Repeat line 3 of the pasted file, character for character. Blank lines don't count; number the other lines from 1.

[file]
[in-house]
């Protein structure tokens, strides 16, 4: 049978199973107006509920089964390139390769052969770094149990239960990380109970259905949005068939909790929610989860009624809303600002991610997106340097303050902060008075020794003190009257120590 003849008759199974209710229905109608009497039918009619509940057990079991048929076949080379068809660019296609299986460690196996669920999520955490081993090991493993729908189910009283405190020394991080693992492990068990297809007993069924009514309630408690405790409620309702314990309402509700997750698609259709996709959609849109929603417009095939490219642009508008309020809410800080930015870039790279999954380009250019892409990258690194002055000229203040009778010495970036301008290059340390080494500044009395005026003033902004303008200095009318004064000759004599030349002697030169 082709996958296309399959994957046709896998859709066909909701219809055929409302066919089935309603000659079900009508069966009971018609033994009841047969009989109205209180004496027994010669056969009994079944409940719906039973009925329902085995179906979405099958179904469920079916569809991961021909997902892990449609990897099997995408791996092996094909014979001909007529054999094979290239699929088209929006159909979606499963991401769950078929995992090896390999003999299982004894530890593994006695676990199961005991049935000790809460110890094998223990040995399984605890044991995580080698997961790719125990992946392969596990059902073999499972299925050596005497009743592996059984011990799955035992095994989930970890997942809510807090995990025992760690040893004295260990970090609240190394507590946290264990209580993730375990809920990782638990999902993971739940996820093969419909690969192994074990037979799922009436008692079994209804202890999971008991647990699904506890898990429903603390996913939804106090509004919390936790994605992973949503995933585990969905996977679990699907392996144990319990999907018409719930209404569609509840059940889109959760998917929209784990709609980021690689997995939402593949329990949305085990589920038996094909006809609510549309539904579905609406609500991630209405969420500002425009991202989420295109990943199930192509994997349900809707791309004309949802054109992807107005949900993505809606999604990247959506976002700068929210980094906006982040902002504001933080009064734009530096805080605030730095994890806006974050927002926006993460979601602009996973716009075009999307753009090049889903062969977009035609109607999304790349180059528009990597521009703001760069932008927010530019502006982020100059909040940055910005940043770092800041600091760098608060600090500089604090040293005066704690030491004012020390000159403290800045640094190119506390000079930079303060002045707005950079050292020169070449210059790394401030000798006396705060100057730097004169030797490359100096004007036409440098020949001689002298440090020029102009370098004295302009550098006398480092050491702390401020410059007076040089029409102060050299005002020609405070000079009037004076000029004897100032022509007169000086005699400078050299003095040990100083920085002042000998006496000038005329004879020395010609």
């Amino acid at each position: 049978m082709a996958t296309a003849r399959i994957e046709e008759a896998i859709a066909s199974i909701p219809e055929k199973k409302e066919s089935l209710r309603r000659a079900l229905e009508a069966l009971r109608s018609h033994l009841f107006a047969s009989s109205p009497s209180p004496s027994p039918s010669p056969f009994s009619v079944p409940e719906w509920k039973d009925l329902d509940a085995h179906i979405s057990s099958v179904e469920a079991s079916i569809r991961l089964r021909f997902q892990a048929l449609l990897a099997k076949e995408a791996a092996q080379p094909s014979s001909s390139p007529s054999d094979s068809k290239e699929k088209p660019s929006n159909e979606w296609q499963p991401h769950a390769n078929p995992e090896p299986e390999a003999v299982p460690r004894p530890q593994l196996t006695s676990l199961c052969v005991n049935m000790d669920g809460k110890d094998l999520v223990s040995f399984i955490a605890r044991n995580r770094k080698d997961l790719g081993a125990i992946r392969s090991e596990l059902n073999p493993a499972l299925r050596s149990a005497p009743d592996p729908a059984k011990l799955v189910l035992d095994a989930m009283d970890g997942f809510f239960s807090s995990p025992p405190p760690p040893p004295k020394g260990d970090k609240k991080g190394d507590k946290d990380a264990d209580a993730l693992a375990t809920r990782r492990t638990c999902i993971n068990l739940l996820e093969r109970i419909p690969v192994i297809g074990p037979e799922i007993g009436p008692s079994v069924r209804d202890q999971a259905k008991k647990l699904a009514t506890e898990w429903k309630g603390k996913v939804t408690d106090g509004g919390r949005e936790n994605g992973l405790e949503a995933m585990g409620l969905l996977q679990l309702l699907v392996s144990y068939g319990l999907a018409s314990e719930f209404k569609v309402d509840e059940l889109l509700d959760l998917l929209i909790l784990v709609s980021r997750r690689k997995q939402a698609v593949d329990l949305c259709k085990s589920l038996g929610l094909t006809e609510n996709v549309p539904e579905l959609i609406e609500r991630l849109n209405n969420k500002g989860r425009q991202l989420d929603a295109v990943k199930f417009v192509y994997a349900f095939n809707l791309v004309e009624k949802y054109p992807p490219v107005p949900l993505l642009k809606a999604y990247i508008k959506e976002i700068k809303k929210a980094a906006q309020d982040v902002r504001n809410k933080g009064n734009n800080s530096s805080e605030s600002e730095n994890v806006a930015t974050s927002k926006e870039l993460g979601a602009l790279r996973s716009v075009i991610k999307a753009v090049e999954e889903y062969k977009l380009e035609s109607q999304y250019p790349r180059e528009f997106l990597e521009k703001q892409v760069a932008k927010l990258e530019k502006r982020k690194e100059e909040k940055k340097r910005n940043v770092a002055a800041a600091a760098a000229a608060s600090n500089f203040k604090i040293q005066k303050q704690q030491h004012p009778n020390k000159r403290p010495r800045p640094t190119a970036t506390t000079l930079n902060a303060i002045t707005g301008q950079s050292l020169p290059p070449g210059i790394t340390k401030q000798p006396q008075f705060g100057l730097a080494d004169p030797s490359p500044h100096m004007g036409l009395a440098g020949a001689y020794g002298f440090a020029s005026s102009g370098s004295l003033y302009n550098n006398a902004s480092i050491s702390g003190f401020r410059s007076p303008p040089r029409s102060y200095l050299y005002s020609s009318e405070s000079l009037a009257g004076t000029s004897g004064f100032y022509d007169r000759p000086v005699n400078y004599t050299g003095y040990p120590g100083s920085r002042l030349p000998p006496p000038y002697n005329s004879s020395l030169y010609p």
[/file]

């Amino acid at each position: 049978m082709a996958t296309a003849r399959i994957e046709e008759a896998i859709a066909s199974i909701p219809e055929k199973k409302e066919s089935l209710r309603r000659a079900l229905e009508a069966l009971r109608s018609h033994l009841f107006a047969s009989s109205p009497s209180p004496s027994p039918s010669p056969f009994s009619v079944p409940e719906w509920k039973d009925l329902d509940a085995h179906i979405s057990s099958v179904e469920a079991s079916i569809r991961l089964r021909f997902q892990a048929l449609l990897a099997k076949e995408a791996a092996q080379p094909s014979s001909s390139p007529s054999d094979s068809k290239e699929k088209p660019s929006n159909e979606w296609q499963p991401h769950a390769n078929p995992e090896p299986e390999a003999v299982p460690r004894p530890q593994l196996t006695s676990l199961c052969v005991n049935m000790d669920g809460k110890d094998l999520v223990s040995f399984i955490a605890r044991n995580r770094k080698d997961l790719g081993a125990i992946r392969s090991e596990l059902n073999p493993a499972l299925r050596s149990a005497p009743d592996p729908a059984k011990l799955v189910l035992d095994a989930m009283d970890g997942f809510f239960s807090s995990p025992p405190p760690p040893p004295k020394g260990d970090k609240k991080g190394d507590k946290d990380a264990d209580a993730l693992a375990t809920r990782r492990t638990c999902i993971n068990l739940l996820e093969r109970i419909p690969v192994i297809g074990p037979e799922i007993g009436p008692s079994v069924r209804d202890q999971a259905k008991k647990l699904a009514t506890e898990w429903k309630g603390k996913v939804t408690d106090g509004g919390r949005e936790n994605g992973l405790e949503a995933m585990g409620l969905l996977q679990l309702l699907v392996s144990y068939g319990l999907a018409s314990e719930f209404k569609v309402d509840e059940l889109l509700d959760l998917l929209i909790l784990v709609s980021r997750r690689k997995q939402a698609v593949d329990l949305c259709k085990s589920l038996g929610l094909t006809e609510n996709v549309p539904e579905l959609i609406e609500r991630l849109n209405n969420k500002g989860r425009q991202l989420d929603a295109v990943k199930f417009v192509y994997a349900f095939n809707l791309v004309e009624k949802y054109p992807p490219v107005p949900l993505l642009k809606a999604y990247i508008k959506e976002i700068k809303k929210a980094a906006q309020d982040v902002r504001n809410k933080g009064n734009n800080s530096s805080e605030s600002e730095n994890v806006a930015t974050s927002k926006e870039l993460g979601a602009l790279r996973s716009v075009i991610k999307a753009v090049e999954e889903y062969k977009l380009e035609s109607q999304y250019p790349r180059e528009f997106l990597e521009k703001q892409v760069a932008k927010l990258e530019k502006r982020k690194e100059e909040k940055k340097r910005n940043v770092a002055a800041a600091a760098a000229a608060s600090n500089f203040k604090i040293q005066k303050q704690q030491h004012p009778n020390k000159r403290p010495r800045p640094t190119a970036t506390t000079l930079n902060a303060i002045t707005g301008q950079s050292l020169p290059p070449g210059i790394t340390k401030q000798p006396q008075f705060g100057l730097a080494d004169p030797s490359p500044h100096m004007g036409l009395a440098g020949a001689y020794g002298f440090a020029s005026s102009g370098s004295l003033y302009n550098n006398a902004s480092i050491s702390g003190f401020r410059s007076p303008p040089r029409s102060y200095l050299y005002s020609s009318e405070s000079l009037a009257g004076t000029s004897g004064f100032y022509d007169r000759p000086v005699n400078y004599t050299g003095y040990p120590g100083s920085r002042l030349p000998p006496p000038y002697n005329s004879s020395l030169y010609p």